Old House Settling?

mmdanaOctober 29, 2008

My 70 year old Seattle house, which I've owned for 2-1/2 years, has a living room at the northern end of the house that tilts very slightly northward. It's been this way since I moved in. There are no cracks in tha walls or anywhere else and no other obvious problems. Is this something I should worry about or is it just normal for a house this age?

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macybaby

All depends on the cause and if it's "done" or still moving.

Our "middle" section is leaning about 1" to the north from the floor to the ceiling. The floor also had about a 1" drop in it from one end to the other.

As to the lean, this part is built with square nails, and was moved to the property and attached the the existing structure some time around 1900. Don't know exactly how old it is, but it's older than the structure it was moved next to. From what I can tell, it was leaning when they brought it here, and the other parts are firmly attached to it the way it is. It is not going to go any farther, but it would mean tearing the house apart to straighten it back out.

With the floor, that was just the foundation settling. Did not look like anything had moved near 100 years though. Sill and boards were solid, so we just built up the one end when we rebuilt the floor.

Another part of the house, the sill and ends of the joists had rotten off. Looks like the water damage had happened about 50 years ago, and it has slowly been decaying. It had about a 3" slope to the floor, but the building was still relativly plumb. We expected settling, but we very surprised at just how much rot we found once we got down to the joists - good thing we never put our waterbed in that end of the room!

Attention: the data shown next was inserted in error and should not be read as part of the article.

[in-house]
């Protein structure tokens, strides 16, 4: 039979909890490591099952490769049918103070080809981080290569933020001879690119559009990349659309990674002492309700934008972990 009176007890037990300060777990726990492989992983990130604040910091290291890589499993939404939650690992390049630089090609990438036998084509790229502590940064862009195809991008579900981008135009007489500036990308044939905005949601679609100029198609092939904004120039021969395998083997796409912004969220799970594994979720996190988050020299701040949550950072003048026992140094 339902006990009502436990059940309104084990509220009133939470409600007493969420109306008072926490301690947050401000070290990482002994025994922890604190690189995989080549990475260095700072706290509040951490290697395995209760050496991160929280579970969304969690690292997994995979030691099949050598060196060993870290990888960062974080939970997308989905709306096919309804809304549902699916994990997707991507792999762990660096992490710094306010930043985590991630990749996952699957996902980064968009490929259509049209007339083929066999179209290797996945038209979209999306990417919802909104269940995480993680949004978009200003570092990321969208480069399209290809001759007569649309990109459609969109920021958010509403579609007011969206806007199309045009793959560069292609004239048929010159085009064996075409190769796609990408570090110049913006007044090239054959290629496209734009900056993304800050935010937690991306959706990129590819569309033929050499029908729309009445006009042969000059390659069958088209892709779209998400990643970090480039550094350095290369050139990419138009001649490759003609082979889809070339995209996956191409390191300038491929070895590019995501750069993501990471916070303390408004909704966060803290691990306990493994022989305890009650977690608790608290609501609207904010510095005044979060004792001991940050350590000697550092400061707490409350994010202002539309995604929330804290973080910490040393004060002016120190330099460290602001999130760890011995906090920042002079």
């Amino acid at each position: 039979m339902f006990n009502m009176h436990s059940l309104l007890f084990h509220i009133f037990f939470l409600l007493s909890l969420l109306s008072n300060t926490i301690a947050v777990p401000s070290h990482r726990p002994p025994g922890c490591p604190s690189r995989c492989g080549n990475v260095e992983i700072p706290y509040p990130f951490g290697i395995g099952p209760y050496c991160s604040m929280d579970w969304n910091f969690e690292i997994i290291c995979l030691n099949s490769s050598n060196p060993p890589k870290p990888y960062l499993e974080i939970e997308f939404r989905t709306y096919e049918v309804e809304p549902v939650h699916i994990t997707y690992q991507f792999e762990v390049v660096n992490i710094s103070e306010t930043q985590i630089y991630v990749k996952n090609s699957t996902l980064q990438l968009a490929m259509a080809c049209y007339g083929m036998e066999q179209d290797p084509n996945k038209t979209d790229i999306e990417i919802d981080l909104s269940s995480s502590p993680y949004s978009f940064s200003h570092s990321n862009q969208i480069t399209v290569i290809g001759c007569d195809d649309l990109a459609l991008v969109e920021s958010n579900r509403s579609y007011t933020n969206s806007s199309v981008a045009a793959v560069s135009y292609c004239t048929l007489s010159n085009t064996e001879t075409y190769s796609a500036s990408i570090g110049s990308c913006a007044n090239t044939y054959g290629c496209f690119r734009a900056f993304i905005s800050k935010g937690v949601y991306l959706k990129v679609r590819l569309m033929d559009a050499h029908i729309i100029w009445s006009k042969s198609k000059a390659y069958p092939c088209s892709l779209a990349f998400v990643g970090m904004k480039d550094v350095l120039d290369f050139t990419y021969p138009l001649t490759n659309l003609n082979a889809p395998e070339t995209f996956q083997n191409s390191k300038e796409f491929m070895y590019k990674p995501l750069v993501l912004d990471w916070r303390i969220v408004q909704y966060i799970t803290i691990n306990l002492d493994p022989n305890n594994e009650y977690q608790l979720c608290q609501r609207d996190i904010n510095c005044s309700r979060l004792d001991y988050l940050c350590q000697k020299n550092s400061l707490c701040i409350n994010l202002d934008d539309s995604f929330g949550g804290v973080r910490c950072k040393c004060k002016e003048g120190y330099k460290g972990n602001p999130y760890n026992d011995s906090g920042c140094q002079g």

Both these areas had so many layers of wallpaper, I don't know if a crack would have shown through anyway. On the second, we had to jack up the whole side of the house to rebuild the sill.

If you can get under the house to check out the foundation, and if not pull off the siding and have a look see. In the first part, we could have ignored the problem for another 100 years - in the second, I'm amazed the house had not slipped off the foundation. I think if it weren't for the ballon framing holding the walls in place, they would have moved.

Cathy

    Bookmark   October 29, 2008 at 5:23PM
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fandlil

I guess the first thing you should do to re-read the inspection report that I assume you obtianed before you bought the house. If the condition is obvious to you, it should have been obvious to the inspector and he should have commented on it in the report.

If, for some reason, you do not get any clarity from the pre-purchase inspection report, it might be a good idea to have a structural engineer look at it, or someone else with a trained eye, probably a licensed house inspector. The cost should not be very high for assessing just this one issue. They see things very differently to "regular" people, and can give you an informed opinion of the condition and recommend what, if anything, should be done to correct it or to prevent worsening. Just make sure the person who inspects your house is impartial, which means that he is not a contractor who will then propose to do the remediation.

    Bookmark   November 4, 2008 at 6:28PM
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patser

And if you do get an outside opinion, I'd find someone who specializes in old homes. New home inspectors won't have a clue about old homes. Get good referrals.

    Bookmark   November 5, 2008 at 9:17AM
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